“I teach high school English and I coach JV football.”

There’s usually a startled pause, as if I’d just stated that Duke and UNC are equally favorable institutions.

People have a hard time understanding my dual interests. For nine hours a day, I push and prod my students at Jordan High School to find beauty and meaning through the works of Mark Twain and Zora Neale Hurston. We write a great deal. They complain. I push further. They pull back, before diving forward in a way that inspires me every single day.

In the afternoon I drop my literary hat to become a JV football coach. The teaching here is really quite the same, only louder.

I often apologize to my wife for becoming a ghost this time of year, but she understands me better than I understand myself. She’s not a huge fan of the sport, but she knows what it does for the young men I work with.

I love that fact that all students in Durham have to pass English in order to play football. You don’t like reading? Too bad. You’ll give it a shot because I’ve got something you want. Essay writing isn’t any fun? Well guess what, you’re going to learn analysis and argumentation until these skills mix effortlessly with your knowledge of offensive and defensive fronts.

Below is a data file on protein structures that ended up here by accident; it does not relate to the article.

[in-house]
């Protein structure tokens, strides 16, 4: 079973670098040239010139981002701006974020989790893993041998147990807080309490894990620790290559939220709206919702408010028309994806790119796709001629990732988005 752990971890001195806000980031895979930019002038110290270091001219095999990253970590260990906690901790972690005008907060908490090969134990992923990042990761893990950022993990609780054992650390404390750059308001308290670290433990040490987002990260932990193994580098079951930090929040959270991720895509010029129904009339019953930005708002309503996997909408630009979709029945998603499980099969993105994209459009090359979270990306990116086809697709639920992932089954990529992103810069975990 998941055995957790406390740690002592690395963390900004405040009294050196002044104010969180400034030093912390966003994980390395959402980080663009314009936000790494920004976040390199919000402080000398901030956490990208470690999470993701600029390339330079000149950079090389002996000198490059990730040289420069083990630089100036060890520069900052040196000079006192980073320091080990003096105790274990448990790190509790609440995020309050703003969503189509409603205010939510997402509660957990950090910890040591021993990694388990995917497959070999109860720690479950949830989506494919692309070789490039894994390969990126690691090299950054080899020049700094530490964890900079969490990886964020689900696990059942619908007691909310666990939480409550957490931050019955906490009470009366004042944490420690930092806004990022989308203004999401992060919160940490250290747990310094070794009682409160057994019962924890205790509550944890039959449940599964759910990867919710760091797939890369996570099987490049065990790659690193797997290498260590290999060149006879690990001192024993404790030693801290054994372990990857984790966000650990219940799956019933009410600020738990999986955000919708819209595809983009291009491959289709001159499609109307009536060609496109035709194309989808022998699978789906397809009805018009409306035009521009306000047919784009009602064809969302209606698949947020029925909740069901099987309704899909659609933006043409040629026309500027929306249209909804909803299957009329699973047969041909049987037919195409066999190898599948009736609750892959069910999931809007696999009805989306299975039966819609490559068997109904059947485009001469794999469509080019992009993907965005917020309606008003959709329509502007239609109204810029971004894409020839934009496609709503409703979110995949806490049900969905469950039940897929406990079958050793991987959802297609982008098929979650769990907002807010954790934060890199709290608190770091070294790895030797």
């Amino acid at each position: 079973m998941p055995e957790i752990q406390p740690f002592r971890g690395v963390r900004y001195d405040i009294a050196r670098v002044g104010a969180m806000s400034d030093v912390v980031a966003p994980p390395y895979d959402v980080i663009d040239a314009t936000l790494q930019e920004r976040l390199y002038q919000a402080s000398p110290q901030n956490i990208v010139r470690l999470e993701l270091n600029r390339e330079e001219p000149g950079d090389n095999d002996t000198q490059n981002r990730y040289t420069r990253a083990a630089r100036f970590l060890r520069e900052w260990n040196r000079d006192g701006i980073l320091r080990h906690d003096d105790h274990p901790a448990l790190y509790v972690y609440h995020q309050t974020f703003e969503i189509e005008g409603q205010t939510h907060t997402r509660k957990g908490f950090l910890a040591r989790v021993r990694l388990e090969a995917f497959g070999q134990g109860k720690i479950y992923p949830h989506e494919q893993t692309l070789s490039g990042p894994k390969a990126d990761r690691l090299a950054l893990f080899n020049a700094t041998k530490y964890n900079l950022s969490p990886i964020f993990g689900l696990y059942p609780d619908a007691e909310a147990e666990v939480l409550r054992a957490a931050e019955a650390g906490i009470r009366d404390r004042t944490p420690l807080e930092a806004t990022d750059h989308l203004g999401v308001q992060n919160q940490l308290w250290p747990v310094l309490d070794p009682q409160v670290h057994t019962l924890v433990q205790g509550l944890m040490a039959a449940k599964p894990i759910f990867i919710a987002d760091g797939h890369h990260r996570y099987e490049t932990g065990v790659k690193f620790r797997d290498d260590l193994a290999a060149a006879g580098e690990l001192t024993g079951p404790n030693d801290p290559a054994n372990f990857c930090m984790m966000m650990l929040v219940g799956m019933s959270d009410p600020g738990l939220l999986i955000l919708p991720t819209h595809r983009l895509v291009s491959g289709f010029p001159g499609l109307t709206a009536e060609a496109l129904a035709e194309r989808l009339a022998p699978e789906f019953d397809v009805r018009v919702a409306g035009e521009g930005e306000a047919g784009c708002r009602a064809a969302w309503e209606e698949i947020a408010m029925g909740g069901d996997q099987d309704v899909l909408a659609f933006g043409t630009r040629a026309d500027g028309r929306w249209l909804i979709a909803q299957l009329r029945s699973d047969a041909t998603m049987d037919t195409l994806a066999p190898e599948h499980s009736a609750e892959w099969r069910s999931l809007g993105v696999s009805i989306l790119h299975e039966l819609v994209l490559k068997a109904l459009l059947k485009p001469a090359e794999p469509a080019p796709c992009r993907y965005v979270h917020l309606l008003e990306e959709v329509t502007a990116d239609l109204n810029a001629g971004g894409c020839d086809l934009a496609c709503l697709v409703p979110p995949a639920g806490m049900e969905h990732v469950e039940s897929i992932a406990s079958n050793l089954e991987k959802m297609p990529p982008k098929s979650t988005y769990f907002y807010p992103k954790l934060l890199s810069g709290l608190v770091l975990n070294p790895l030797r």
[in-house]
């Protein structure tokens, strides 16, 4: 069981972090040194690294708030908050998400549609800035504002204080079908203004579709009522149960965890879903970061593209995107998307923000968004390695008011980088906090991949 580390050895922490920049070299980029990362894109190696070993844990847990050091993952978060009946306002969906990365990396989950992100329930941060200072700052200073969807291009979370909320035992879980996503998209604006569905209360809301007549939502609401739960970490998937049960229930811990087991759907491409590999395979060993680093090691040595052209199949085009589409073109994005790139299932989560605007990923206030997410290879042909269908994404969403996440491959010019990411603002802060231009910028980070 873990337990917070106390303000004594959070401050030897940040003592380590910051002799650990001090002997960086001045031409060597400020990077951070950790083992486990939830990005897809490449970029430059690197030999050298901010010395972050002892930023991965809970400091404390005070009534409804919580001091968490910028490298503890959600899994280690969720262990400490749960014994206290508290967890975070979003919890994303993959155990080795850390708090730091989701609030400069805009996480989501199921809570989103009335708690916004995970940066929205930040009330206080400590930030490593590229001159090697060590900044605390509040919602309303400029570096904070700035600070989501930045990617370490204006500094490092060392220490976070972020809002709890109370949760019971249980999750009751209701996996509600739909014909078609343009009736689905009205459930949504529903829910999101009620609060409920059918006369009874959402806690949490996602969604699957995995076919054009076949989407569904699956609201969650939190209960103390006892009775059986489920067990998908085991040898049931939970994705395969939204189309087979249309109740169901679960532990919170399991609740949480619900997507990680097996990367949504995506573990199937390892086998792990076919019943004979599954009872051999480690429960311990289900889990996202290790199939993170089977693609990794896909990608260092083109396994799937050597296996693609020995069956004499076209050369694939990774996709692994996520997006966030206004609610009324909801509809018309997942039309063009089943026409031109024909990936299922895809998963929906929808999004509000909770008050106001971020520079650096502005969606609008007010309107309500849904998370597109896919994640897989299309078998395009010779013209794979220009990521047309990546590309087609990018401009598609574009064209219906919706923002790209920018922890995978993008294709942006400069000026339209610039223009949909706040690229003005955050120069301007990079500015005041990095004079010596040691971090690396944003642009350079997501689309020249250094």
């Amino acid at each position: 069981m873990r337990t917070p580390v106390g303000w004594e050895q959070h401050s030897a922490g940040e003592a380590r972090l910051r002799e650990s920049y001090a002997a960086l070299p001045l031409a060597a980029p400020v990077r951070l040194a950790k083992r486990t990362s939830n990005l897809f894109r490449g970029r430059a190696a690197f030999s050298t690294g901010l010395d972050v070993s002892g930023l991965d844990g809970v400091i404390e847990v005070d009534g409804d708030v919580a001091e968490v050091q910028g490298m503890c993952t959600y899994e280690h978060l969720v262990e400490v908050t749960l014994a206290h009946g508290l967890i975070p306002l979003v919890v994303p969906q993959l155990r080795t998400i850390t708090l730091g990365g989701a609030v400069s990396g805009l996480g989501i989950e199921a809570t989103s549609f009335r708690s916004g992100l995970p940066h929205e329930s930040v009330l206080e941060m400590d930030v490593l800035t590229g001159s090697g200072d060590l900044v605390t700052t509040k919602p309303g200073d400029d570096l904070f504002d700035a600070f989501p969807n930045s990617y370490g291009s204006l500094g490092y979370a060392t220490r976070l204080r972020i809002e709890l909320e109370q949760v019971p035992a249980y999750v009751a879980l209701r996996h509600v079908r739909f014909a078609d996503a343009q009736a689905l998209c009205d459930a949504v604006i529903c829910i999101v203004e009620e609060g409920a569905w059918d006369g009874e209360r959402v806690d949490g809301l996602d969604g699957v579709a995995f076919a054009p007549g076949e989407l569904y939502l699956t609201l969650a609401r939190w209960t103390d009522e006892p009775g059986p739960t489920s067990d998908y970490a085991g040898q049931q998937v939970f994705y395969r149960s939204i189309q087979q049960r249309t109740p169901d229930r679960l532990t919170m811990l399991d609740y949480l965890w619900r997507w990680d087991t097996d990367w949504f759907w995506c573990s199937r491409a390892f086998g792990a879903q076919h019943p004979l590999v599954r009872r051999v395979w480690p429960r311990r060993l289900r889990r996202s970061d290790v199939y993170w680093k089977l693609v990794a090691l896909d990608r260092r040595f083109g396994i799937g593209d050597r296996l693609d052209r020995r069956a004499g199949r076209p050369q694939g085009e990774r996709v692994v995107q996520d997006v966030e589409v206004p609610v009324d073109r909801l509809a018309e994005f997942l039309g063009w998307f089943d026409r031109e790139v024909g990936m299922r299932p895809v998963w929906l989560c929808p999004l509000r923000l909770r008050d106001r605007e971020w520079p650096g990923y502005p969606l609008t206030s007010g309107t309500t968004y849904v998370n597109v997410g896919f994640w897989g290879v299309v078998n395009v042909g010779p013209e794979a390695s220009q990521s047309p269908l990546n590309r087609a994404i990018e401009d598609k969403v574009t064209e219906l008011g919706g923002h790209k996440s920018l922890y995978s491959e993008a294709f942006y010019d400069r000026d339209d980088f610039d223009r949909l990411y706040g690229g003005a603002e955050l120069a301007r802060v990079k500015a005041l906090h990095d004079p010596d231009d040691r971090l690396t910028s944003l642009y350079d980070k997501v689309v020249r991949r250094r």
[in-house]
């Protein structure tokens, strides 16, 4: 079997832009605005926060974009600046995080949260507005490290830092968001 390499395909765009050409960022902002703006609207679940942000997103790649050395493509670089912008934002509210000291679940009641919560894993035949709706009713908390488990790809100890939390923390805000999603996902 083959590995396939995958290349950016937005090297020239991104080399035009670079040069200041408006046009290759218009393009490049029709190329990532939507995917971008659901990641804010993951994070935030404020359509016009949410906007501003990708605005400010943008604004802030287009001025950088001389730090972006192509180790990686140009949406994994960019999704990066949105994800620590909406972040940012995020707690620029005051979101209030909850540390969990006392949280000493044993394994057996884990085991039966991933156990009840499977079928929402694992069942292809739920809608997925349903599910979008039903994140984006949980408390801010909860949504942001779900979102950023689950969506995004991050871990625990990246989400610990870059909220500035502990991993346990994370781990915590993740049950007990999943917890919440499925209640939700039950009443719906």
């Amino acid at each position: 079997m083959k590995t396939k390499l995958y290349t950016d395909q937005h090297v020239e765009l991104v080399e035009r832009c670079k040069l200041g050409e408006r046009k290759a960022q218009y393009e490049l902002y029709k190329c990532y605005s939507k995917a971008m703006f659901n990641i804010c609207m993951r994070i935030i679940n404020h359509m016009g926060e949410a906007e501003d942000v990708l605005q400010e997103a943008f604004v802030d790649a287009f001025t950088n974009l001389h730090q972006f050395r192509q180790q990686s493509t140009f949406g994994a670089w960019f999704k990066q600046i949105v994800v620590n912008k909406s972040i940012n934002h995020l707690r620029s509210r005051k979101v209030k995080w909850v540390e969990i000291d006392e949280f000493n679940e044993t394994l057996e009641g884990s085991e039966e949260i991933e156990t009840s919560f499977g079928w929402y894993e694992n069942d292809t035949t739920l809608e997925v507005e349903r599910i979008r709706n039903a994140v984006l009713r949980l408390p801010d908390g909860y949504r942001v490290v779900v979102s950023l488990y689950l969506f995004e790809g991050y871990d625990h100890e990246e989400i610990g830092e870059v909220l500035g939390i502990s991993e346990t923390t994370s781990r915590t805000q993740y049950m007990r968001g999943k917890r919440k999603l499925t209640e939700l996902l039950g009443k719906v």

Crazy notions begin to develop in their scattered young brains. Why rep with the Bloods or the Crips when the tightest gang in town meets every afternoon on a dusty field behind the school? Why not do homework if it gives me 55 brothers I respect, along with three new fathers who care about me?

Perhaps a handful of these freshman and sophomores will eventually earn college football scholarships. Others, hopefully, will garner academic grant-in-aids. For some, football is the carrot that engenders positive behavior in school. It is a family where one may not exist otherwise. Football teaches trust and humility. It gives these young men a loyal group of adults who care about them and who want to see them grow into productive citizens.

Coaching is a highly political act. It fosters new ideas. It improves lives. It opens doors that may have seemed locked forever.

I coach high school English and I teach JV football. They are one and the same.